In a recent report in CancerOpens in a New Tab, Dr. Malcolm Smith and colleagues evaluated the progress in identifying more effective treatments for pediatric cancers by analyzing data from the NCI Surveillance Epidemiology and End Results (SEER)Opens in a New Tab program. They specifically looked at cancer incidence and survival of US patients under 20 years of age from 1975 to 2010. After a previously reported plateau around the year 2000, Smith et al. observed a decrease in overall cancer mortality rates of children and adolescents from 2002 to 2010. The decline was similar to the one observed from the mid-seventies to the late-nineties. Most cancers, including leukemias, lymphomas, and gonadal cancers, showed significant reductions in mortality rates over the past decade with some variation between age groups. These decreases in mortality are observed even though the incidence of childhood and adolescent cancers has increased slightly over the last decade.
Despite recent progress in averting pediatric cancer deaths, current standard treatments are harsh on children and result in lasting side effects or secondary cancers, which can lessen the quality and length of life. Furthermore, many challenges remain in treating cancers for which standard treatment does not provide a cure. The authors, therefore, underscore the need for continued large-scale genomic research initiatives to identify relevant targets that can lead to more effective, less toxic treatments for all children with cancer.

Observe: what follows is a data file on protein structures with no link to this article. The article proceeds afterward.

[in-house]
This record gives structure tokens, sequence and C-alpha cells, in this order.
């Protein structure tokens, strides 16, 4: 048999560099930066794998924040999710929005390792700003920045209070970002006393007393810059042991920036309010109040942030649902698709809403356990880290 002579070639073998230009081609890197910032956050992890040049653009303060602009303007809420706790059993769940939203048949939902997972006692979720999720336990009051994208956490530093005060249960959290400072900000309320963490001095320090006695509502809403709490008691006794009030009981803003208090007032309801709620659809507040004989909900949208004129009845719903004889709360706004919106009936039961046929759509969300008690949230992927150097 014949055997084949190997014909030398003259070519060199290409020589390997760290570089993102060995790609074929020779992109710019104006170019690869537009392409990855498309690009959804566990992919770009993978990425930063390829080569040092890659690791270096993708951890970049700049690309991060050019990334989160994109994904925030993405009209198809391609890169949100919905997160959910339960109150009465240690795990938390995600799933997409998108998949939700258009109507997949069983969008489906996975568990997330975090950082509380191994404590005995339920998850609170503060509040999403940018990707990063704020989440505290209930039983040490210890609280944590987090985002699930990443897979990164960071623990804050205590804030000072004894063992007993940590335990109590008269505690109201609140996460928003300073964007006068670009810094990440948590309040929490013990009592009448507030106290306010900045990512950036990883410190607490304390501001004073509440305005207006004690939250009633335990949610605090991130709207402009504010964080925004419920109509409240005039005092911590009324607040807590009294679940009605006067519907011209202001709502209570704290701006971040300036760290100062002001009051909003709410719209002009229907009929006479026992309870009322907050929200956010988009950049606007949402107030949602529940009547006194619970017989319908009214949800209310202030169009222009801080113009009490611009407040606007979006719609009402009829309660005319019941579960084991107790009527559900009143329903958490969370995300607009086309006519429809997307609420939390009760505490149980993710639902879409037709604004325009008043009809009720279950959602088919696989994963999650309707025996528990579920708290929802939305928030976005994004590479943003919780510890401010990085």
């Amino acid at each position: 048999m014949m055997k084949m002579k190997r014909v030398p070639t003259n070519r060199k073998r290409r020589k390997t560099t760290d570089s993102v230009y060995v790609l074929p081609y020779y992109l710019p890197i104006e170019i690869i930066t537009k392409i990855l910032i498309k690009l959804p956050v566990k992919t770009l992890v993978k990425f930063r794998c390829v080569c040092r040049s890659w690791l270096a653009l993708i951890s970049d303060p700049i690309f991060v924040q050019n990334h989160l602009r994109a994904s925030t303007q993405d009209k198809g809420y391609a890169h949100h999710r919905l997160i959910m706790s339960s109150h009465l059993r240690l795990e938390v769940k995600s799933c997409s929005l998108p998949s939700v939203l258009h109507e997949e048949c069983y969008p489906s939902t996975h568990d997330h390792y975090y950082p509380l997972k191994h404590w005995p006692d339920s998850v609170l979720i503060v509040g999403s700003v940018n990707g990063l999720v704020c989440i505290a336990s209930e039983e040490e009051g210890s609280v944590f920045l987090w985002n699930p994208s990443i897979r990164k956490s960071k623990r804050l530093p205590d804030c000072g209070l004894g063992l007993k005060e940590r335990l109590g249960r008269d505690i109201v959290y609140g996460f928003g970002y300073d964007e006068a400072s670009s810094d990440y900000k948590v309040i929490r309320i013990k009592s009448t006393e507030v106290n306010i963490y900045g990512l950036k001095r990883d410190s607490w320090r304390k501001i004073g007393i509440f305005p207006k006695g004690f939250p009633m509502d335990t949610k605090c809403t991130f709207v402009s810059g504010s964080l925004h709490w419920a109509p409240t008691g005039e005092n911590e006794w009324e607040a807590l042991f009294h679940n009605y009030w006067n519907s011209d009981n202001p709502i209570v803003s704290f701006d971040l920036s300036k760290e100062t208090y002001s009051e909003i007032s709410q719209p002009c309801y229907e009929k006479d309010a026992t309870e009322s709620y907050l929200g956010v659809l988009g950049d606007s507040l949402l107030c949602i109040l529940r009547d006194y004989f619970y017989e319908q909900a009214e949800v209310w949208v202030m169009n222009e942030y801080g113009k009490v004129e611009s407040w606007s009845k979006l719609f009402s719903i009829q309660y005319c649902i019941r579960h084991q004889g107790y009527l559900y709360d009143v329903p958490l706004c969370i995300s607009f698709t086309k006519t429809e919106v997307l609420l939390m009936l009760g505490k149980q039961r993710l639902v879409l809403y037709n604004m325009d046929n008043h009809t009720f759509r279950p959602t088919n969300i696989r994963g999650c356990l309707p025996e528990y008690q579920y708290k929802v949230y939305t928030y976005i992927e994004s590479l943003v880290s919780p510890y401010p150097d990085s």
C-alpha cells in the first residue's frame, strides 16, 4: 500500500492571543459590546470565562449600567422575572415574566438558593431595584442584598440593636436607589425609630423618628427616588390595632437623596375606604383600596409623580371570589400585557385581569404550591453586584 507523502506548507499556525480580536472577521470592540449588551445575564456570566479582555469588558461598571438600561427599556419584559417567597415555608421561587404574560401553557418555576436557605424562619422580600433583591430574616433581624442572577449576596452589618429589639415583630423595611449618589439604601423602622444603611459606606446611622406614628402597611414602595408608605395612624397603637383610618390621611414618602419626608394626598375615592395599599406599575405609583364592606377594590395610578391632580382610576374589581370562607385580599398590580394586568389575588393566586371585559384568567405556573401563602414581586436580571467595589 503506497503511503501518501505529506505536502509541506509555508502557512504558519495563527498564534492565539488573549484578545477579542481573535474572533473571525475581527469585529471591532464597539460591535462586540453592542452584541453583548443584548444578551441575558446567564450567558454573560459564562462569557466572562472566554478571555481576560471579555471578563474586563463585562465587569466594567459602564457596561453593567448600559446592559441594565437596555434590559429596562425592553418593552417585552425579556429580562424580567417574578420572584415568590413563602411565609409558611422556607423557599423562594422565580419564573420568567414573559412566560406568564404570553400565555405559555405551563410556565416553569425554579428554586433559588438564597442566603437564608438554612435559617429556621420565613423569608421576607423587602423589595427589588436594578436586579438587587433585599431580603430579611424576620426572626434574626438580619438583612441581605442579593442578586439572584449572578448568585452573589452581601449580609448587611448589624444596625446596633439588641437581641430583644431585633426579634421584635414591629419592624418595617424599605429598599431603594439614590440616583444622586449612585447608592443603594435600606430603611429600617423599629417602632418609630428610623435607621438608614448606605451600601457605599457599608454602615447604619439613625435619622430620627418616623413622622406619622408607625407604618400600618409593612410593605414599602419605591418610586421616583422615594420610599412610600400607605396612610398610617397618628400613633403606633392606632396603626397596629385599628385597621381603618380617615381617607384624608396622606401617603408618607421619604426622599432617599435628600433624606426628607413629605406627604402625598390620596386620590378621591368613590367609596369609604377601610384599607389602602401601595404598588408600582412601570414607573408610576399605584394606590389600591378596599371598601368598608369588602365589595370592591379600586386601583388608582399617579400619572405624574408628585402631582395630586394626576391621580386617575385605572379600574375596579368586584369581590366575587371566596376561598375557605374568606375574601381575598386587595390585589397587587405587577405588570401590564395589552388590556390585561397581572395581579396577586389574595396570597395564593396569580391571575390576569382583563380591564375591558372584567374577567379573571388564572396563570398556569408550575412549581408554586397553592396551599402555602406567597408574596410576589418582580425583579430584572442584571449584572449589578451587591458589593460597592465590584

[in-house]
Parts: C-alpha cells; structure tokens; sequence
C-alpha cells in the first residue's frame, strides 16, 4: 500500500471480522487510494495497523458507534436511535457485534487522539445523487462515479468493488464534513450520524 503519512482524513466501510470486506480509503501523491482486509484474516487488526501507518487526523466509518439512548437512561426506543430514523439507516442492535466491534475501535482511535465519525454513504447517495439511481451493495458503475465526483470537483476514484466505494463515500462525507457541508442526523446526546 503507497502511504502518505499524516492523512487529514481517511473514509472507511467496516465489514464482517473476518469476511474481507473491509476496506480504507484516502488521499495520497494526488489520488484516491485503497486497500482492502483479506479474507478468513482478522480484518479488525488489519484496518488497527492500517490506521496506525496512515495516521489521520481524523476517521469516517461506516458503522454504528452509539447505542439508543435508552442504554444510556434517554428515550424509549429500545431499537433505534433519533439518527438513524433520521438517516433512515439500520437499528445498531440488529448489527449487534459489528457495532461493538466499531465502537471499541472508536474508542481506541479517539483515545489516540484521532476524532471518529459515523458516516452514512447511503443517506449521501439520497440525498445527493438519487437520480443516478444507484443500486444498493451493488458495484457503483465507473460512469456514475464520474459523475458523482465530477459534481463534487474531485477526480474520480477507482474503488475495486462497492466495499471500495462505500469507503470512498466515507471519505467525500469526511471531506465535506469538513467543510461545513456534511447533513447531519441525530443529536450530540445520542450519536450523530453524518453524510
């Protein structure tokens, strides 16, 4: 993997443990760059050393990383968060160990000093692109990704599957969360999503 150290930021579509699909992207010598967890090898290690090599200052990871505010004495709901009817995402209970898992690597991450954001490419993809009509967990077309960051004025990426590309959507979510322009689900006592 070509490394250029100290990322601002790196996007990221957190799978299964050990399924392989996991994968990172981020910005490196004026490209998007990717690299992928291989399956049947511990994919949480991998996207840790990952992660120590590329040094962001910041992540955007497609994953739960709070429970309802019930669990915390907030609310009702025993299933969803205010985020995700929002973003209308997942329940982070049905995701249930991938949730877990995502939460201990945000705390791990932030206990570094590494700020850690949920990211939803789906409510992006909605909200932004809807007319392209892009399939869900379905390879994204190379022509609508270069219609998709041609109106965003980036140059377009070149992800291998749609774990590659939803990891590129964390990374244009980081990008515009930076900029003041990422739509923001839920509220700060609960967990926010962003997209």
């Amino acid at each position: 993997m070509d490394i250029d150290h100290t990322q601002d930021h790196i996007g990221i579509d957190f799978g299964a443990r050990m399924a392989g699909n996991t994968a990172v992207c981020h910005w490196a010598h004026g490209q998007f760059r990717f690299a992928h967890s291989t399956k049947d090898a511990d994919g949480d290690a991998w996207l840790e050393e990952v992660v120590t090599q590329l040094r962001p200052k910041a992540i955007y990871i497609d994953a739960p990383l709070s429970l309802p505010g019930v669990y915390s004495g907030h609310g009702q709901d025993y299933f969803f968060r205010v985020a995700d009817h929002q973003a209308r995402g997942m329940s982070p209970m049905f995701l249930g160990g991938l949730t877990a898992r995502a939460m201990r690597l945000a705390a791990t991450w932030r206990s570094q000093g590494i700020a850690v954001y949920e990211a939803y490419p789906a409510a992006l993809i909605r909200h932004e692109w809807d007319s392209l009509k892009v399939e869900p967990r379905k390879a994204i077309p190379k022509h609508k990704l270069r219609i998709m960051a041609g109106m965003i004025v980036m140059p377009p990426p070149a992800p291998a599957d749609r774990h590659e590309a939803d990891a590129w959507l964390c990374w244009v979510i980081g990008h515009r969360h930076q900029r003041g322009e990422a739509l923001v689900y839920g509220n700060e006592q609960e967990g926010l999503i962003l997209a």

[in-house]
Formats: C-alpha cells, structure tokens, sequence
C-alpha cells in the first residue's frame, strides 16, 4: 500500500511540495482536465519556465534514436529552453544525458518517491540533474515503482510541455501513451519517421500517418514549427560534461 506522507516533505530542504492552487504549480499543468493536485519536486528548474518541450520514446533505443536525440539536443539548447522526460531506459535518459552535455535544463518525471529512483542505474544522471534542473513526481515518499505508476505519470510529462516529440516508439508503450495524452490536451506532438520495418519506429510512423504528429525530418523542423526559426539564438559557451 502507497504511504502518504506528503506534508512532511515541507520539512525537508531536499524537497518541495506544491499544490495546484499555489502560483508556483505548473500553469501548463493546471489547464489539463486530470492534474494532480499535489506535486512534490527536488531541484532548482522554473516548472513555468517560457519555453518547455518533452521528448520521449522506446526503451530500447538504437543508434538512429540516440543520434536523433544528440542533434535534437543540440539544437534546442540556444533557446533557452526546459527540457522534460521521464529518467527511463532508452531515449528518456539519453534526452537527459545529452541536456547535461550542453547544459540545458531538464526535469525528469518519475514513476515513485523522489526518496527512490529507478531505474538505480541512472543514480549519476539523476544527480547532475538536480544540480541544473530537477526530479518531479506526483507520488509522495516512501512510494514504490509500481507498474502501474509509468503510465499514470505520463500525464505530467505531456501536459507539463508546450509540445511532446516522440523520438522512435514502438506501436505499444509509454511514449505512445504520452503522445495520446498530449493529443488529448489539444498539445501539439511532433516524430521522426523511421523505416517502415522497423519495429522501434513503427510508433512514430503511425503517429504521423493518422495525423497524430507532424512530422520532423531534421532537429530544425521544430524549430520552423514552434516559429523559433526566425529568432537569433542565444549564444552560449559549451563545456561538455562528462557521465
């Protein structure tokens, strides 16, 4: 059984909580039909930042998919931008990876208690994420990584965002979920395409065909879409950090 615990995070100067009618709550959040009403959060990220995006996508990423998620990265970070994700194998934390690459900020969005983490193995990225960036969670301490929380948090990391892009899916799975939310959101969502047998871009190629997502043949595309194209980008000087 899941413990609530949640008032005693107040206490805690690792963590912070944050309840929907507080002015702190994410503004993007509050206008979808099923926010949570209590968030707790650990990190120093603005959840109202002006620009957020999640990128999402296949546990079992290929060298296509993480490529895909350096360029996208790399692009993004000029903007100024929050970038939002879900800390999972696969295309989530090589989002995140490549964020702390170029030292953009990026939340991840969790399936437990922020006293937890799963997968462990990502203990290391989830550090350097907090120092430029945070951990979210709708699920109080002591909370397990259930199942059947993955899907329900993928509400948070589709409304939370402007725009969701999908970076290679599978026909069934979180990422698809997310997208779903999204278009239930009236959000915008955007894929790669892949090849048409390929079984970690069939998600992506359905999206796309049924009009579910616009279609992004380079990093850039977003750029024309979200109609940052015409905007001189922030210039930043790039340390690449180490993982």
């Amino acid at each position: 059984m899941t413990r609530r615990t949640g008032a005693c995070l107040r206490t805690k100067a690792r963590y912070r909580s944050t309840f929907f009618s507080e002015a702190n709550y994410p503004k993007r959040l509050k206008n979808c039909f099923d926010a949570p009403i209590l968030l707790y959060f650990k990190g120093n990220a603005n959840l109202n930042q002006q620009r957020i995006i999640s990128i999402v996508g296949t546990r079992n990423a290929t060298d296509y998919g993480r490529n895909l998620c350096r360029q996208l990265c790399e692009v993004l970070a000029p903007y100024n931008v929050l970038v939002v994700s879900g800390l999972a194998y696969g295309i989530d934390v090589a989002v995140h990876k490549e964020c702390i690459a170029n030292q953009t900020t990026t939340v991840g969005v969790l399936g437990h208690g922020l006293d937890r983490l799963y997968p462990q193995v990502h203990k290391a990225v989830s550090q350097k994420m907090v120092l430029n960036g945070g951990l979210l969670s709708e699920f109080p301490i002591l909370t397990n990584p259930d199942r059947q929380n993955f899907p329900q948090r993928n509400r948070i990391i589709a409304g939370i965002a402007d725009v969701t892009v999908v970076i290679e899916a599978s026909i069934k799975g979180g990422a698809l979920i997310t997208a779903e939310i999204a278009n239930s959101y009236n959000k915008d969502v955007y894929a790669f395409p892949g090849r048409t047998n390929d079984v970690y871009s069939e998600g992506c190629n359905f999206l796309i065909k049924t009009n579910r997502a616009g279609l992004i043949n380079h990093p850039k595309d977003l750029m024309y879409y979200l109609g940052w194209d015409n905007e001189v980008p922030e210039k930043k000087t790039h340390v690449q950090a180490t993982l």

At the NCI Board of Scientific Advisors (BSA) and National Cancer Advisory Board (NCAB) meeting on June 24th, Dr. Malcolm Smith discussed the Cancer report and its implications for ongoing NCI pediatric cancer research efforts. Dr. Daniela Gerhard, Director of the Office of Cancer Genomics, gave a brief update on Therapeutically Active Research to Generate Effective Treatments (TARGET)Opens in a New Tab by highlighting a few of the many significant findings from this pediatric cancer initiative. The findings reveal that, while childhood and adult cancers share many molecular changes, pediatric cancers have significantly fewer mutations overall. Furthermore, there are subsets of pediatric tumors with molecular changes that are distinct from those found in their adult counterparts. This suggests the diseases are caused by different mechanisms. For this reason, Drs. Smith and Gerhard both emphasized childhood and adolescent cancers should be treated differently than adult cancers. Dr. Smith referenced several clinical studies by the Children’s Oncology Group that are testing new treatments that target specific genomic lesions of pediatric patients. Some of these clinical studies are based on the results of TARGET research.
Dr. Smith is the Associate Branch Chief for Pediatric Oncology in the Cancer Therapy Evaluation Program. He and Dr. Gerhard co-lead TARGET.
Read the PubMed abstract of the Cancer report: https://www.ncbi.nlm.nih.gov/pubmed/24853691Opens in a New Tab.
Watch the archived broadcast of the NCI BSA/NCAB meeting: https://videocast.nih.govOpens in a New Tab.